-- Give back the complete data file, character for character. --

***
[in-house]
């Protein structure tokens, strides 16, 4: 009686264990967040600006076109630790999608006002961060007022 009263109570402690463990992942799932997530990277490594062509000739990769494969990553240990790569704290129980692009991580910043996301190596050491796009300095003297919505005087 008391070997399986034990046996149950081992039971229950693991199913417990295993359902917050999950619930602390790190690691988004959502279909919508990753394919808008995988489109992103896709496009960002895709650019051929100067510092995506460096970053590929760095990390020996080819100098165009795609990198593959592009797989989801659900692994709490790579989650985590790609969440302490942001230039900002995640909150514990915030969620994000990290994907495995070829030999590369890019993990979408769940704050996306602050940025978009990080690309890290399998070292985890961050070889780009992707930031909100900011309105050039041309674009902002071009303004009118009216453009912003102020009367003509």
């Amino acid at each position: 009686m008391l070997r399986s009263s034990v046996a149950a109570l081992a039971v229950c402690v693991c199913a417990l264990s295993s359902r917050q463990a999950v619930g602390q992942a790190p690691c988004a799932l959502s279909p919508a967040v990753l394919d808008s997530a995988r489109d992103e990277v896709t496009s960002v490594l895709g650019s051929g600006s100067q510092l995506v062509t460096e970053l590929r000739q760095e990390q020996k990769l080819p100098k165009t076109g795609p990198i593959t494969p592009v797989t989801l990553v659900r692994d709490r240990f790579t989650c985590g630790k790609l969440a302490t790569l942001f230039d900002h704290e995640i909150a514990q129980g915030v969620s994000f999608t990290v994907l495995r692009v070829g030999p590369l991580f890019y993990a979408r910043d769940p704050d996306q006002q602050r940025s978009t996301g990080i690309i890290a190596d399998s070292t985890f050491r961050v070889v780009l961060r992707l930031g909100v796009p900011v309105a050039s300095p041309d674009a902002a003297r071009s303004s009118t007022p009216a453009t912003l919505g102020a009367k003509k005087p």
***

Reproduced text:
[in-house]
């Protein structure tokens, strides 16, 4: 009686264990967040600006076109630790999608006002961060007022 009263109570402690463990992942799932997530990277490594062509000739990769494969990553240990790569704290129980692009991580910043996301190596050491796009300095003297919505005087 008391070997399986034990046996149950081992039971229950693991199913417990295993359902917050999950619930602390790190690691988004959502279909919508990753394919808008995988489109992103896709496009960002895709650019051929100067510092995506460096970053590929760095990390020996080819100098165009795609990198593959592009797989989801659900692994709490790579989650985590790609969440302490942001230039900002995640909150514990915030969620994000990290994907495995070829030999590369890019993990979408769940704050996306602050940025978009990080690309890290399998070292985890961050070889780009992707930031909100900011309105050039041309674009902002071009303004009118009216453009912003102020009367003509």
């Amino acid at each position: 009686m008391l070997r399986s009263s034990v046996a149950a109570l081992a039971v229950c402690v693991c199913a417990l264990s295993s359902r917050q463990a999950v619930g602390q992942a790190p690691c988004a799932l959502s279909p919508a967040v990753l394919d808008s997530a995988r489109d992103e990277v896709t496009s960002v490594l895709g650019s051929g600006s100067q510092l995506v062509t460096e970053l590929r000739q760095e990390q020996k990769l080819p100098k165009t076109g795609p990198i593959t494969p592009v797989t989801l990553v659900r692994d709490r240990f790579t989650c985590g630790k790609l969440a302490t790569l942001f230039d900002h704290e995640i909150a514990q129980g915030v969620s994000f999608t990290v994907l495995r692009v070829g030999p590369l991580f890019y993990a979408r910043d769940p704050d996306q006002q602050r940025s978009t996301g990080i690309i890290a190596d399998s070292t985890f050491r961050v070889v780009l961060r992707l930031g909100v796009p900011v309105a050039s300095p041309d674009a902002a003297r071009s303004s009118t007022p009216a453009t912003l919505g102020a009367k003509k005087p």